A ḥevrah kaddisha (חֶבְרָה קַדִּישָׁא, literally “holy society”) is a group of individuals who collectively tend to the bodies of our deceased, preparing them for burial and tending them until funeral and burial rituals take place. They cleanse the body and dress it in a shroud, all a part of the ritual of tohorah (טׇהֳרָה) (see our prior article on kamatz katan), the purification of the body and by association purification of the spirit.
The body is cleansed with a flow of water over the body from the head down or by immersion in a special mikveh. The deceased is given tender, sensitive care, affording the dignity we all deserve as we depart. The shroud is made of white muslin or linen, thus equalizing us all at death. All of this preparation is done with appropriate chanting and recitation of berakhot, with readings from Torah, Prophets, and the Song of Songs.
The members of the ḥevrah kaddisha beg the forgiveness of the deceased and offer prayers for the soul’s eternal peace, as the shrouded body is wrapped in a cloth (or a tallit rather than a plain cloth, with the corner cut off to show that it is no longer to be used for prayer) and placed into the casket and prepared for burial. (In Israel usually no casket is used.)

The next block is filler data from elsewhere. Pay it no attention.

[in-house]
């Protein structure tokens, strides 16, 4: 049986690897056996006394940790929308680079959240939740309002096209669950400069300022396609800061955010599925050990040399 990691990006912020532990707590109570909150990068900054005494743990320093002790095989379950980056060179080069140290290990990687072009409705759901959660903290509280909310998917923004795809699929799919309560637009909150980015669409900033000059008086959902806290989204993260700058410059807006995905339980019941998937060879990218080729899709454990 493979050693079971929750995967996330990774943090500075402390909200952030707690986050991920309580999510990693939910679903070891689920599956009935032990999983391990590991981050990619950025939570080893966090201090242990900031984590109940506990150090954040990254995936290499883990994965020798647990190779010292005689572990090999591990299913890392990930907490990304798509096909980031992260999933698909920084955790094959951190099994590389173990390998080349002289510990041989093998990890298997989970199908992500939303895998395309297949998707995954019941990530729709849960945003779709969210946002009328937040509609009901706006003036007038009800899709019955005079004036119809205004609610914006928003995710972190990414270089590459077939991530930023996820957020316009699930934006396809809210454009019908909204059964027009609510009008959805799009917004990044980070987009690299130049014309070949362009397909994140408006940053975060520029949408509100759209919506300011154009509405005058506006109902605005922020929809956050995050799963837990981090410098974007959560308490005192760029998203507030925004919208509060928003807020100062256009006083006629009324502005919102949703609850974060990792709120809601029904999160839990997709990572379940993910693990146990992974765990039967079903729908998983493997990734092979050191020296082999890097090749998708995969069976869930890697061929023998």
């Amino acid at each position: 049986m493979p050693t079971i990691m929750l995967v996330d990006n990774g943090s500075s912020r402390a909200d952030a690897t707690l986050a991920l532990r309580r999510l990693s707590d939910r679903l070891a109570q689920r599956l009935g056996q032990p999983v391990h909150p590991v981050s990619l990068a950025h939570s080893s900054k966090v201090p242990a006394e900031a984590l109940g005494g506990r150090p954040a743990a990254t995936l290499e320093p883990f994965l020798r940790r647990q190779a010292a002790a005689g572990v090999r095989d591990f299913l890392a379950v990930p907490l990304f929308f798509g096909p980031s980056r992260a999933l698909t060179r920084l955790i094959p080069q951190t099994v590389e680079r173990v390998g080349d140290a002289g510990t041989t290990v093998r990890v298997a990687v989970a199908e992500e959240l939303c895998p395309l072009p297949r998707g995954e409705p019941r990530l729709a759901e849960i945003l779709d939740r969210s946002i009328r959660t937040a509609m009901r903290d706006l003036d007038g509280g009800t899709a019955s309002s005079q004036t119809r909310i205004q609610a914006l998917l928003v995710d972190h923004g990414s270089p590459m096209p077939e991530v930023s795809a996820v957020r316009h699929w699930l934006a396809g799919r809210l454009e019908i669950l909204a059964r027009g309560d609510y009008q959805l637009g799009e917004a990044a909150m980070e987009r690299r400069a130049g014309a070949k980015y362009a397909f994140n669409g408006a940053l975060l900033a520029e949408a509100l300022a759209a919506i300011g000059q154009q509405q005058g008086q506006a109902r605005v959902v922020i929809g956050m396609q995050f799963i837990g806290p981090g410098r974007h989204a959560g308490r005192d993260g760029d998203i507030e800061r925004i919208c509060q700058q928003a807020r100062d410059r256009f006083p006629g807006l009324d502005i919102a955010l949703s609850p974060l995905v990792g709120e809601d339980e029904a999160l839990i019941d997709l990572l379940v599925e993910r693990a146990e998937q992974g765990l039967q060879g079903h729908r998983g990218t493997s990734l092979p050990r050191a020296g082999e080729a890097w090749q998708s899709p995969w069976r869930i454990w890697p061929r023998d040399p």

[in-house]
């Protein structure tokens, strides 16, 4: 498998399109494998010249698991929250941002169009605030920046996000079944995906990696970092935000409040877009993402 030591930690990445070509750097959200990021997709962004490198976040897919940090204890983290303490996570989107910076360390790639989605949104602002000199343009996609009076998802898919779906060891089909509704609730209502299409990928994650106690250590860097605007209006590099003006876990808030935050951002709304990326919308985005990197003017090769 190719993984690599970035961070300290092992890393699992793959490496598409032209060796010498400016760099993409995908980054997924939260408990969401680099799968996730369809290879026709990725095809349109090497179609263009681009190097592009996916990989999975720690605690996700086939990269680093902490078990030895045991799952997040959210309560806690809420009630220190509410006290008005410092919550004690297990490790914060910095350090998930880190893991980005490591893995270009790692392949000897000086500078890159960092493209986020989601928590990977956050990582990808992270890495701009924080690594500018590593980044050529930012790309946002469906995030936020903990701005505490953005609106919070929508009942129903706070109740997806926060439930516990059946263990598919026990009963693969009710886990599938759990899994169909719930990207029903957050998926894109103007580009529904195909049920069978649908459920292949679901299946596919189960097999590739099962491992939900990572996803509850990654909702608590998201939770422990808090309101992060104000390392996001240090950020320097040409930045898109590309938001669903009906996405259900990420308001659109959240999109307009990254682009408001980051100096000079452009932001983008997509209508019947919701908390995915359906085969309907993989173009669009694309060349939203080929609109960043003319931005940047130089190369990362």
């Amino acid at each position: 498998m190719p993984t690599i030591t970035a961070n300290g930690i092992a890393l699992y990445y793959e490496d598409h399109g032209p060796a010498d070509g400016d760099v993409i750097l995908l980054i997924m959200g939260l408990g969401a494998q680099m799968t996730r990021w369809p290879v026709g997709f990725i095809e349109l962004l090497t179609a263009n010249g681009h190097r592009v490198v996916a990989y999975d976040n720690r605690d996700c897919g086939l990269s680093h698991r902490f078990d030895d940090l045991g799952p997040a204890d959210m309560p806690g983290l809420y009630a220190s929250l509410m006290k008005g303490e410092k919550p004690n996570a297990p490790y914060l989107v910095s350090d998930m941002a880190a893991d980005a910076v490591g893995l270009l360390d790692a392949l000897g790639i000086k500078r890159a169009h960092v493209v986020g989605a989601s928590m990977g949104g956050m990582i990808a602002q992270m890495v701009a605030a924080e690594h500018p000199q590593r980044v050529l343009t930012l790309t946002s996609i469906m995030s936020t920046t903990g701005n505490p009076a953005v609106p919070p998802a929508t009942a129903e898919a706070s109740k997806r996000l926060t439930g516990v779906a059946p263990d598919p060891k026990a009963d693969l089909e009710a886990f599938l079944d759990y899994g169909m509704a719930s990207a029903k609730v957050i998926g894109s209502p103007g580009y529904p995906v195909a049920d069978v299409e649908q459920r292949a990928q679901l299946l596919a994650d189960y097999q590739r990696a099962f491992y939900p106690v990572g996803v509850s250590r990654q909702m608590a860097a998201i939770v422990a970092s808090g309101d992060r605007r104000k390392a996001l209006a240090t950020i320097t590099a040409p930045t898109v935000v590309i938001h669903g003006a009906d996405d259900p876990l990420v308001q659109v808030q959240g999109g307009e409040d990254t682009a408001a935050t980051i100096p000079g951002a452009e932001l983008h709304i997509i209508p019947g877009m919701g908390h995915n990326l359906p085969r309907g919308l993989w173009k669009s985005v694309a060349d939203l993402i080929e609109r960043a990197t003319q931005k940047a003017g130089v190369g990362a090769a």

Sometimes members of the ḥevrah kaddisha will provide shomerim, watchers over the body so that the deceased will not be alone until burial.
Here in Pittsburgh we are fortunate to have two such burial societies - one Orthodox Chevra Kadisha and one working with Conservative, Reform, Reconstructionist, and others. The latter is the New Community Chevra Kadisha (the NCCK). As a Conservative congregation we encourage you to work with the NCCK at the time of passing of a loved one. They are all volunteers, and their organization relies on donations for expenses.
Because tohorah is an act of loving kindness done specifically for the dead, who (we presume) can never repay it, it is considered one of the highest acts of charity.